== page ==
Upon arrival at the venue, I decided to explore and ended up running into the Episcopal delegation. It was as if it were divine intervention. As a member of the Episcopal Church, I was excited to learn that my denomination has sent a delegation to the COP since 2014. They, along with other religious institutions, are steadfast in their dedication to the environment and its people. Representatives attend these conferences in the hopes of staying informed and learning what can be done to support the efforts against climate change. They understand how complex the issues are, but remain focused on outreach. It makes me proud to see my church, amongst others, participating in international discussions on climate change. But there are still a number of religious groups who haven’t made the link between climate change and the humanitarian mission of Christianity.
My hope is to see more communities of faith embracing climate science. But even if they don’t, I hope that they continue to service those in need. You don’t have to understand the science in order to recognize the need. At the end of the day, people are going to be affected by climate change and I’m excited to see the intersection between its effects and the church’s humanitarian work further develop.
Writers note: I do not mean to speak for other members of the Christian faith. These views are my personal beliefs, influenced by my knowledge and experience.
Feeling the Effects of Climate Change
Emily Kaufman – Sophomore, B.A. Environmental Studies and Sociology
In the beginning of the week at COP24, I attended the Climate Hub side events. These events were much more intimate than the actual conference and open to the public. Unlike the official COP, with thousands of people streaming in and out of concurrent panel discussions, negotiating sessions and countless national pavilions or NGO-sponsored exhibits and booths, the Climate Hub held just one workshop, presentation or panel discussion on the hour. At first, I was worried that I would not be able to reap the same benefits from participating in this kind of side event as I would from attending the official events inside the conference venue. However, though different, I got an equally fulfilling experience that pushed me outside of my comfort zone in ways the COP events wouldn’t have.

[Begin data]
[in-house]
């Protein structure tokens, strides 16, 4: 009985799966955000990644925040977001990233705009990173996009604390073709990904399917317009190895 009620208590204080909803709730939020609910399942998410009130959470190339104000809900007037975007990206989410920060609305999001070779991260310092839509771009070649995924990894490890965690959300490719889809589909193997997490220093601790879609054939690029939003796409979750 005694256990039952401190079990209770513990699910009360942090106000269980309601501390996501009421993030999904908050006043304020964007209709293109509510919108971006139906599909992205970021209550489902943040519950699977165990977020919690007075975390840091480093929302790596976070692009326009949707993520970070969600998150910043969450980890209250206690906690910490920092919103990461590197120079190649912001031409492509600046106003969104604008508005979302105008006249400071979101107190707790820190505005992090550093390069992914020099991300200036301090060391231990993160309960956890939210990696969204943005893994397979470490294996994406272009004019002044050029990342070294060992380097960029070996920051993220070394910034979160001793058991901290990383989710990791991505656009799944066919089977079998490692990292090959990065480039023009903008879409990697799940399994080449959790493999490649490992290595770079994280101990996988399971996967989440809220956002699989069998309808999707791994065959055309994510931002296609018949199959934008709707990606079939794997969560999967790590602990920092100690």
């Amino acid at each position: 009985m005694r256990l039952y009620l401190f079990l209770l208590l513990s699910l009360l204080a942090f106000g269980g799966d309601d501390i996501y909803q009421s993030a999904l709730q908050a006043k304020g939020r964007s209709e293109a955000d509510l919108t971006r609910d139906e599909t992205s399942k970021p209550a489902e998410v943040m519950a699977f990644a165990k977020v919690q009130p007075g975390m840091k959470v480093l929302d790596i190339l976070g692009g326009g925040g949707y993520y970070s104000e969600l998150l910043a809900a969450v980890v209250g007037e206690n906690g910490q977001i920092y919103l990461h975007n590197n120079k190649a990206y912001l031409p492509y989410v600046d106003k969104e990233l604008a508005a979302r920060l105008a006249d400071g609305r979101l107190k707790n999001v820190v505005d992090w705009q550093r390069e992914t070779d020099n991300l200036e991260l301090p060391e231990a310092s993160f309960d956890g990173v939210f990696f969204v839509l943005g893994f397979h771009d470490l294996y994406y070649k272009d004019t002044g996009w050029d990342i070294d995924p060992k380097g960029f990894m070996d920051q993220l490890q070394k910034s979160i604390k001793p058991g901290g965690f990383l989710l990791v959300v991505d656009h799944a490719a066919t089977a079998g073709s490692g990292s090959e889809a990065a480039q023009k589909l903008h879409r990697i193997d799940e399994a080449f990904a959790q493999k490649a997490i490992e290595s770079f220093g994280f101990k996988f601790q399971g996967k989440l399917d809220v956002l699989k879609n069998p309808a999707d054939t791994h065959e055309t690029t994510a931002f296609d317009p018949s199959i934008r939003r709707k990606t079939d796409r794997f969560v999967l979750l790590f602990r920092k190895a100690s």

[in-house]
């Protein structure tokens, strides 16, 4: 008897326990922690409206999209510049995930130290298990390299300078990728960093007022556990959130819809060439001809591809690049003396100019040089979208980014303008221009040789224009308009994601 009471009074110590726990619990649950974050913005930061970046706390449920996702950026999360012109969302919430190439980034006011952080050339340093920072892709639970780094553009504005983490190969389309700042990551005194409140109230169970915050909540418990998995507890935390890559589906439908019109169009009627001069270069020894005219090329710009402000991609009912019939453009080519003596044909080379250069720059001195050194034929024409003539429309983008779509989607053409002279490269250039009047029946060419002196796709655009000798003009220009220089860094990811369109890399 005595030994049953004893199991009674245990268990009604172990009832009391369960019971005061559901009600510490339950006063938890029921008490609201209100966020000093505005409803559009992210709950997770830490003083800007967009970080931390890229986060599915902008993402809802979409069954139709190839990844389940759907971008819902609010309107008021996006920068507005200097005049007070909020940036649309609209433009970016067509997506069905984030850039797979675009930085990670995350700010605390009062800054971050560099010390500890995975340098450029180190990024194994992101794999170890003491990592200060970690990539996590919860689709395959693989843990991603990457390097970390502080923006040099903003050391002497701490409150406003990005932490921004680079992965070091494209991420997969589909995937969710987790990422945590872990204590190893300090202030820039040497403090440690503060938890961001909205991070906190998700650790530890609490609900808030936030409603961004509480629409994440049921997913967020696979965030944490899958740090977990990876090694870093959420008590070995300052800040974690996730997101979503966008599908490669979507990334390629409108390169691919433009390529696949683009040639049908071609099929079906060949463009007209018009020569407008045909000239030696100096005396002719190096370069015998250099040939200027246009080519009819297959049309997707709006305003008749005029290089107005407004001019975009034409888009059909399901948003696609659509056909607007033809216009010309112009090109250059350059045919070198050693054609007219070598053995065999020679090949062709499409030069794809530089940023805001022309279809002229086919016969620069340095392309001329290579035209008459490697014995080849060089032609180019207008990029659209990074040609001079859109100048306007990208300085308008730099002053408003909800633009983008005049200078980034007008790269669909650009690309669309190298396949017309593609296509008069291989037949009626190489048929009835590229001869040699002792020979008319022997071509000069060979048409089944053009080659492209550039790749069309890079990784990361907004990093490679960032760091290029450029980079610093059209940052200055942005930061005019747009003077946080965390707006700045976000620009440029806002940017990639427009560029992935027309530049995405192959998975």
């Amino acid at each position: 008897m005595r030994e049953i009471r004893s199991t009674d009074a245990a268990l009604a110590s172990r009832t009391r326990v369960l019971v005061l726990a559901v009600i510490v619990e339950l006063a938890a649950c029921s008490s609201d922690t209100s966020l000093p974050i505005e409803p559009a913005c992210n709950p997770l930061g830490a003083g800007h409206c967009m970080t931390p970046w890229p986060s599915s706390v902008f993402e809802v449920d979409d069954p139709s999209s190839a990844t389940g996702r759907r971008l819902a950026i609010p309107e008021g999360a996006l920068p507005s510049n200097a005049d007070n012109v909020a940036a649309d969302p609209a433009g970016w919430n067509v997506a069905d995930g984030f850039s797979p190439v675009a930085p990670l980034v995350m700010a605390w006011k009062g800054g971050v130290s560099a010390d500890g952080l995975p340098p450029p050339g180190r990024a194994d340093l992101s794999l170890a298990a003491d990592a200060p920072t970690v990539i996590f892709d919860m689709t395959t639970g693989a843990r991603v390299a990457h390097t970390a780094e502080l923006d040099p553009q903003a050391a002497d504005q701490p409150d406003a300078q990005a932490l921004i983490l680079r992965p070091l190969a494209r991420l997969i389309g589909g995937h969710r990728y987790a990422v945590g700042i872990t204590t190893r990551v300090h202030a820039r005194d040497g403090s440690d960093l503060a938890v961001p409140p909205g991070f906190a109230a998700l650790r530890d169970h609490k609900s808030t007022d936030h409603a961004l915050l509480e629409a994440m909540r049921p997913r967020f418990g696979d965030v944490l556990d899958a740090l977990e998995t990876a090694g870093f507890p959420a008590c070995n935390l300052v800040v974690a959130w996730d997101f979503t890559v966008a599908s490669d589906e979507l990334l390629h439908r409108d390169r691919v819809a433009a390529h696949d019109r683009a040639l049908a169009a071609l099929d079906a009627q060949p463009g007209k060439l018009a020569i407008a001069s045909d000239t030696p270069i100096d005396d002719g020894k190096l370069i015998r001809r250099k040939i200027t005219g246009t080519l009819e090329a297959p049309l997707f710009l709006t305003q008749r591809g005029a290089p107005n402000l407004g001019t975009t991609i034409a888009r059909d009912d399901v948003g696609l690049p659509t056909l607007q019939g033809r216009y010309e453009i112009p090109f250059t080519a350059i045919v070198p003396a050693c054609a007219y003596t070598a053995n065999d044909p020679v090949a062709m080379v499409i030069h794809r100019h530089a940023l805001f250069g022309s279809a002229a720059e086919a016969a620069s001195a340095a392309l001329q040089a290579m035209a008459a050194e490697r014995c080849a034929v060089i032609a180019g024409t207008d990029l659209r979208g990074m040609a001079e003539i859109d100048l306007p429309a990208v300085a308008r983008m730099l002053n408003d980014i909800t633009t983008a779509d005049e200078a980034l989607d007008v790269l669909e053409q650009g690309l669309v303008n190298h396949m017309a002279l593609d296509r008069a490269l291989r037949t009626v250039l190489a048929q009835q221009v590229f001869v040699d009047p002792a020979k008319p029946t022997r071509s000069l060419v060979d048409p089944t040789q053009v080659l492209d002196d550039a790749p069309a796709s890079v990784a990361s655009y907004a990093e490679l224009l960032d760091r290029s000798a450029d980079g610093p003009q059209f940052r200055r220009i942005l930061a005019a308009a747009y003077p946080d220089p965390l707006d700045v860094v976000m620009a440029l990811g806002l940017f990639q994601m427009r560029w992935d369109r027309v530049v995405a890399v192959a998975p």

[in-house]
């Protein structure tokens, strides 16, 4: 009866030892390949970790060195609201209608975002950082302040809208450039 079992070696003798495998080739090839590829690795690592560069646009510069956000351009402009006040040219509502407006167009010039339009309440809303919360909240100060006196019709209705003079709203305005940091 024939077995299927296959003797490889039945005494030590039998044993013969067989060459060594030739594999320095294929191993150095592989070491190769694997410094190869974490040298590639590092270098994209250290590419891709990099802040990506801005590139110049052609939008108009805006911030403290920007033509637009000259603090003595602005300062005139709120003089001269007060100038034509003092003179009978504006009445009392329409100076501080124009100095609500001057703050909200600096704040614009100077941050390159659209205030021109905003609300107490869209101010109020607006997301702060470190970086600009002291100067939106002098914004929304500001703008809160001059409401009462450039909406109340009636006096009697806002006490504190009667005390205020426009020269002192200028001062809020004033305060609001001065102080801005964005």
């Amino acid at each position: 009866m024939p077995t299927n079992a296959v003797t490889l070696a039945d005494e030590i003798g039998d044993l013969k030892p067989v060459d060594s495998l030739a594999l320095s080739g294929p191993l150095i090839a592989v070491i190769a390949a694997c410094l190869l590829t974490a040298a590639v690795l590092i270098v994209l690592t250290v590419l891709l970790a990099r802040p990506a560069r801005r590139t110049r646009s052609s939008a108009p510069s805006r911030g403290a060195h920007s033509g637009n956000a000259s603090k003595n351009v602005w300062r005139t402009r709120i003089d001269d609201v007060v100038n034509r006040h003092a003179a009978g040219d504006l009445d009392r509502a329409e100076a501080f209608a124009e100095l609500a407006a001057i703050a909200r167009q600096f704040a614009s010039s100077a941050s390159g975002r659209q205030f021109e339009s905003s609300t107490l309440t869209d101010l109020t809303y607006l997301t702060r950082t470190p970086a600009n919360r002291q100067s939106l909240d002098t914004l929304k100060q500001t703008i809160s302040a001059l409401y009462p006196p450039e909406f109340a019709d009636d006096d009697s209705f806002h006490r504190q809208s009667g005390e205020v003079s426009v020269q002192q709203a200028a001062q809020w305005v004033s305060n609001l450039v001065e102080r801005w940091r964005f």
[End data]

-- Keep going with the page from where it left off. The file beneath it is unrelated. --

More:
One workshop that occurred at the side event involved engaging in art and creativity. Each participant was given a large sheet of paper and was instructed to have someone trace the outline of our silhouette. We were then asked to draw out our emotions on our drawn bodies to a series of questions such as: How are you feeling right now? How do you feel when you are angry? How do you feel when you are happy? and How do you feel about climate change? This activity was something I was not used to. I have rarely been asked to draw, much less draw my emotions, since elementary school. You could tell that many people were taken slightly off guard – especially us Americans – about being asked to do an activity that seemed so “vacuous.”
However, as we kept drawing, I began to appreciate the benefits of this activity. As someone who has always been passionate about environmental issues, I rarely think about how the destruction of the environment actually affects my body and makes me feel. Drawing out my emotions, I was forced to think about these unsettling feelings and internalize them. I started getting emotional myself – as I expressed these feelings, I found that it relieved a lot of internal stress about the environment that I was holding onto.
We ended the activity by holding hands and having a brief meditation where we were encouraged to think about climate justice and how connecting with each other and our bodies is vital to creating climate change solutions. This moment was extremely powerful. People from across the world joined together and embraced the fact that we are all affected by climate issues and that we can use our emotions as fuel to make sustainable change.
Though all of us in the Climate Hub were from different places, the similarities that we felt were eye-opening. What I originally thought would be a mindless activity opened me up and inspired me to follow my passion to make change.
Editor’s Note: During the conference, some of our fellows found themselves overwhelmed by climate change. But despite the feeling of hopelessness, countries have banded together to mitigate the problem. This worldwide cooperation inspires hope for the future and has acted as a source of empowerment for many of our COP fellows. The following blogs detail the emotional journey that many of our fellows experienced.